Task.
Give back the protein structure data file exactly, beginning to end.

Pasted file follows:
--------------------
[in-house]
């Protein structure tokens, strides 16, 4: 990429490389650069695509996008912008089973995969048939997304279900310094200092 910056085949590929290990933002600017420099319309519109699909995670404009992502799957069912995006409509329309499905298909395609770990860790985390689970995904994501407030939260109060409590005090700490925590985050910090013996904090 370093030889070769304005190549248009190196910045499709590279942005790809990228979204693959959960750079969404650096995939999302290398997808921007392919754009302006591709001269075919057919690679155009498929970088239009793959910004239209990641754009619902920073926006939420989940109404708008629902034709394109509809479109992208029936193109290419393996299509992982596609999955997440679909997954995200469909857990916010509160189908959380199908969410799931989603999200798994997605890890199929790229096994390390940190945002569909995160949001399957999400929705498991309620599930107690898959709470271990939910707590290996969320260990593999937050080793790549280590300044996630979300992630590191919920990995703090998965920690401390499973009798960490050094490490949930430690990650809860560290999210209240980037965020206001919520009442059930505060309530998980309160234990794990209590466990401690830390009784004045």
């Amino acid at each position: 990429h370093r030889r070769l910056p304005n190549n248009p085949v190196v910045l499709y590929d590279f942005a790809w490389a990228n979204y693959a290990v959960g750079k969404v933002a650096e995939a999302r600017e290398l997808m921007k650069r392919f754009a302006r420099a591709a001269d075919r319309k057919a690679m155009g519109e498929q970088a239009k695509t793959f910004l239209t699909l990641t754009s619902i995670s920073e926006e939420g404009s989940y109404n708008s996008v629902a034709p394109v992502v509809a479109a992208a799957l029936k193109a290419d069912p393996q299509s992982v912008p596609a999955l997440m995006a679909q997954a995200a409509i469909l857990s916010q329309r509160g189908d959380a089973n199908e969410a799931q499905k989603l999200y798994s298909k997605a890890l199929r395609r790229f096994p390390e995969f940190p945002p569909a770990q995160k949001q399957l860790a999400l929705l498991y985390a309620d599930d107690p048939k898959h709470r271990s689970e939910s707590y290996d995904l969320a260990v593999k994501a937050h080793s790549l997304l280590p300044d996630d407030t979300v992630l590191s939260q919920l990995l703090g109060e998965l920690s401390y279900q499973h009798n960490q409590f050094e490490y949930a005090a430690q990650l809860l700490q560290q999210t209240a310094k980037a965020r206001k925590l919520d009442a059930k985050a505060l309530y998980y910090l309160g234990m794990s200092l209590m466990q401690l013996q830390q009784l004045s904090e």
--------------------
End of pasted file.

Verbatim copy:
[in-house]
């Protein structure tokens, strides 16, 4: 990429490389650069695509996008912008089973995969048939997304279900310094200092 910056085949590929290990933002600017420099319309519109699909995670404009992502799957069912995006409509329309499905298909395609770990860790985390689970995904994501407030939260109060409590005090700490925590985050910090013996904090 370093030889070769304005190549248009190196910045499709590279942005790809990228979204693959959960750079969404650096995939999302290398997808921007392919754009302006591709001269075919057919690679155009498929970088239009793959910004239209990641754009619902920073926006939420989940109404708008629902034709394109509809479109992208029936193109290419393996299509992982596609999955997440679909997954995200469909857990916010509160189908959380199908969410799931989603999200798994997605890890199929790229096994390390940190945002569909995160949001399957999400929705498991309620599930107690898959709470271990939910707590290996969320260990593999937050080793790549280590300044996630979300992630590191919920990995703090998965920690401390499973009798960490050094490490949930430690990650809860560290999210209240980037965020206001919520009442059930505060309530998980309160234990794990209590466990401690830390009784004045």
């Amino acid at each position: 990429h370093r030889r070769l910056p304005n190549n248009p085949v190196v910045l499709y590929d590279f942005a790809w490389a990228n979204y693959a290990v959960g750079k969404v933002a650096e995939a999302r600017e290398l997808m921007k650069r392919f754009a302006r420099a591709a001269d075919r319309k057919a690679m155009g519109e498929q970088a239009k695509t793959f910004l239209t699909l990641t754009s619902i995670s920073e926006e939420g404009s989940y109404n708008s996008v629902a034709p394109v992502v509809a479109a992208a799957l029936k193109a290419d069912p393996q299509s992982v912008p596609a999955l997440m995006a679909q997954a995200a409509i469909l857990s916010q329309r509160g189908d959380a089973n199908e969410a799931q499905k989603l999200y798994s298909k997605a890890l199929r395609r790229f096994p390390e995969f940190p945002p569909a770990q995160k949001q399957l860790a999400l929705l498991y985390a309620d599930d107690p048939k898959h709470r271990s689970e939910s707590y290996d995904l969320a260990v593999k994501a937050h080793s790549l997304l280590p300044d996630d407030t979300v992630l590191s939260q919920l990995l703090g109060e998965l920690s401390y279900q499973h009798n960490q409590f050094e490490y949930a005090a430690q990650l809860l700490q560290q999210t209240a310094k980037a965020r206001k925590l919520d009442a059930k985050a505060l309530y998980y910090l309160g234990m794990s200092l209590m466990q401690l013996q830390q009784l004045s904090e």